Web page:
Beto O’Rourke is bullish on the record turnout for early voting, going so far as to not only project victory, but also plan for his first term as senator.
“If this continues, we win,” O’Rourke said Friday after a rally in Lewisville. “I feel very good about our prospects, not just on Election Night, but on being able to deliver for the next six years that follow on every priority, from health care to education to immigration to criminal justice reform. Texas is going to be the leader that this country has been waiting for.”
The El Paso Democrat’s underdog campaign against Republican incumbent Ted Cruz hinges on an above-average turnout from Texas voters known for their apathy. Democratic Party voter turnout is usually low during midterm elections, which has resulted in a 24-year drought in statewide contests.
But over 12 days of early voting in this midterm, participation has crushed records, particularly in Dallas County, where O’Rourke needs an oversized turnout to beat Cruz.
He said Friday that he’s on the verge of making history.
“If North Texas continues to turn out in the record numbers that we’ve seen, shattering every midterm total for as long as we’ve been looking at them, in some cases rivaling presidential voter turnout, then we’re going to win this race,” O’Rourke said. “The best thing I can do is continue to be with the people of North Texas, just as we have been for almost the last two years.”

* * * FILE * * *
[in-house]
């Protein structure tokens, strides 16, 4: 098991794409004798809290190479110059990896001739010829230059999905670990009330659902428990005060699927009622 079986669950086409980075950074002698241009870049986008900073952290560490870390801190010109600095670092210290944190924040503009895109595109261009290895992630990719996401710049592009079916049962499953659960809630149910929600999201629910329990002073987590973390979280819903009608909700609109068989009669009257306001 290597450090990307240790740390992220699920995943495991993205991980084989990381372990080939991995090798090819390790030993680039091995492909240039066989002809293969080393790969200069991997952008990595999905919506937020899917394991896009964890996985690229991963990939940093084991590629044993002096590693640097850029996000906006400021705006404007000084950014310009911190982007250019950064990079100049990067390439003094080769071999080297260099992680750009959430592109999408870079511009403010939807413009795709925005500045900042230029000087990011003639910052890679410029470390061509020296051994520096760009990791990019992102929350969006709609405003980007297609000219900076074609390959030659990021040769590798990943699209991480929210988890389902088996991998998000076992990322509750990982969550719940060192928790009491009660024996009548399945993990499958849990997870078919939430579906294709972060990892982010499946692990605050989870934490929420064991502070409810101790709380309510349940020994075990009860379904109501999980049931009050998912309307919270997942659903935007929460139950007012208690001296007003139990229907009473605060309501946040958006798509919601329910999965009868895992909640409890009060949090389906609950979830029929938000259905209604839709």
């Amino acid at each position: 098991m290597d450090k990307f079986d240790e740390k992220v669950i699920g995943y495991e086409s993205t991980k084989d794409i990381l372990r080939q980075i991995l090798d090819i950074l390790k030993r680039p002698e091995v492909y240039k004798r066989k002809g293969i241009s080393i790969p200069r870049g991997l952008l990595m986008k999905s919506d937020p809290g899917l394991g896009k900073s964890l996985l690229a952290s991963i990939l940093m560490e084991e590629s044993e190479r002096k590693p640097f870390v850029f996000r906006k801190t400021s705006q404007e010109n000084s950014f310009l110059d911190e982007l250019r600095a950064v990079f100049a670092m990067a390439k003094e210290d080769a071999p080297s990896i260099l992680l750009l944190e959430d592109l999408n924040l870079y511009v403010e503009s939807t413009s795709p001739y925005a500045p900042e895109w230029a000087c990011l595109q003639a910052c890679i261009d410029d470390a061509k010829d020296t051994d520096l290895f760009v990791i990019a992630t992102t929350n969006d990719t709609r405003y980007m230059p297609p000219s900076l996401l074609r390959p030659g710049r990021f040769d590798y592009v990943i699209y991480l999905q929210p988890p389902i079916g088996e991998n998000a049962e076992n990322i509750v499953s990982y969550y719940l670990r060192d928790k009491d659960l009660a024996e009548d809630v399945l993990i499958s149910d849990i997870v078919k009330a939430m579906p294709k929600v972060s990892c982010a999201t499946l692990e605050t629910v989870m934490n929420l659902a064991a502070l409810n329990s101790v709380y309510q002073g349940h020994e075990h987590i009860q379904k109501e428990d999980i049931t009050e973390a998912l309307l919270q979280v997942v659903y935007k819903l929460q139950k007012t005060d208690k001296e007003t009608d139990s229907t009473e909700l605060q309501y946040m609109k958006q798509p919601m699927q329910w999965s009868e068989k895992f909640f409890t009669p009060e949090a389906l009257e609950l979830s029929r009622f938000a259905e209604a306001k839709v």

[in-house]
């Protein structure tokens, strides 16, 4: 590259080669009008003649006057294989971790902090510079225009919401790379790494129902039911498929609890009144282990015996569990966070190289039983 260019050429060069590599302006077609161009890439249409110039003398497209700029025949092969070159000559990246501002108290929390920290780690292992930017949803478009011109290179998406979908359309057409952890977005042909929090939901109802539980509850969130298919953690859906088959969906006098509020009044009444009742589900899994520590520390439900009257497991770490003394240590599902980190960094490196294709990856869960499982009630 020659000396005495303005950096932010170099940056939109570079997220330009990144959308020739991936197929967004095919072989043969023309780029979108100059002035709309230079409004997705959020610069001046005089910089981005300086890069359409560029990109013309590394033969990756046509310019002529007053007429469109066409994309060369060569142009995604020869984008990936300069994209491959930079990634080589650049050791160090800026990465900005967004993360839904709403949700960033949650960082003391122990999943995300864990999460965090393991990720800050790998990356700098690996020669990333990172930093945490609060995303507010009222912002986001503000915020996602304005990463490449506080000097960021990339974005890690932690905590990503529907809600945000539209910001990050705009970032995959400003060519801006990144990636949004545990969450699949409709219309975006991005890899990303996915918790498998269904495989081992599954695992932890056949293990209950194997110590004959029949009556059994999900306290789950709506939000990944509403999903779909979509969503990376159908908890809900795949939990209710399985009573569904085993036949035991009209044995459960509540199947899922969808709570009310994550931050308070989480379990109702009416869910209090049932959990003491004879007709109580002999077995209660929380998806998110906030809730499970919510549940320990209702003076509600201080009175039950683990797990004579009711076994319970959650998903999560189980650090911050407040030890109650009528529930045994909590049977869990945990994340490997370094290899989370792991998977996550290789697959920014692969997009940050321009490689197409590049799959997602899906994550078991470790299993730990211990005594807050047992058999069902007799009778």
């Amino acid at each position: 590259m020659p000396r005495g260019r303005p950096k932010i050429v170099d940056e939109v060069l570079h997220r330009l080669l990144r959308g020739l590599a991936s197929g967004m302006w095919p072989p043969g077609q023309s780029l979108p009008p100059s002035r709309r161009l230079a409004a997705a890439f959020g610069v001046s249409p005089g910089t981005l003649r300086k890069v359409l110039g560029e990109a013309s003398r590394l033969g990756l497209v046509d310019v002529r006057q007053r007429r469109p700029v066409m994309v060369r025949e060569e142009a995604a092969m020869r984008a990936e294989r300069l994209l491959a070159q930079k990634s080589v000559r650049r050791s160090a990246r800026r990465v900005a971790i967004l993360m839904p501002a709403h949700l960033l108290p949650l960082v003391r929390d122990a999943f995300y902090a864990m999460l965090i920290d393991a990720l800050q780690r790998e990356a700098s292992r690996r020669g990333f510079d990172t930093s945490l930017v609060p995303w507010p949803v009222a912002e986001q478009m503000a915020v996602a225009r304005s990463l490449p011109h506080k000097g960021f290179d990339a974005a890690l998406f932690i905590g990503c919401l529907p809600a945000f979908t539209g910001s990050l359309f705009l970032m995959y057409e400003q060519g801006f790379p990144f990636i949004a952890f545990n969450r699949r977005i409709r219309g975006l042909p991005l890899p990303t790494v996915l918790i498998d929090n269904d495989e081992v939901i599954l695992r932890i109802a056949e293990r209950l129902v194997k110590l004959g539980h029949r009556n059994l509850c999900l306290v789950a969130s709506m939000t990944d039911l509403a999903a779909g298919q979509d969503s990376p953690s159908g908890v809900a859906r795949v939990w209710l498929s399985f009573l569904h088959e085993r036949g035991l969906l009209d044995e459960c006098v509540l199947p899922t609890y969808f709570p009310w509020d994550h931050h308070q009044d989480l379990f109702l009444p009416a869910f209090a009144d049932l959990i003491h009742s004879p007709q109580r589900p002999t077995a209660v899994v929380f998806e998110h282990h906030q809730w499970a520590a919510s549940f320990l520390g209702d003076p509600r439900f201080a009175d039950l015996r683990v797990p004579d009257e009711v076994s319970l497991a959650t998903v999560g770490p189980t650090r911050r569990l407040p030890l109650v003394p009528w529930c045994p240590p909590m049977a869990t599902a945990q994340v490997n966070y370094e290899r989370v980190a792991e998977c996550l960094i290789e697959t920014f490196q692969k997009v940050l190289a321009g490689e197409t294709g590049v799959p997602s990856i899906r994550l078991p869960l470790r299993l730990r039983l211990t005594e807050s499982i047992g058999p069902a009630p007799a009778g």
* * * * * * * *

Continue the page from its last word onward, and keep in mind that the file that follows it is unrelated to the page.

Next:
But Republicans, while impressed with O’Rourke’s effort, said the race is Cruz’s to lose. Historically there are more Republicans in the Texas electorate than Democrats.
“It’s a presidential-level turnout,” said Republican political consultant Bill Miller. “But for the last 24 years, voters in Texas, in midterms and presidential elections, have voted for Republicans. If you’re a Republican in a state that votes Republican constantly, more voters will help you.”
Miller conceded that O’Rourke, based on the early-voting numbers, would make the contest competitive, if not close.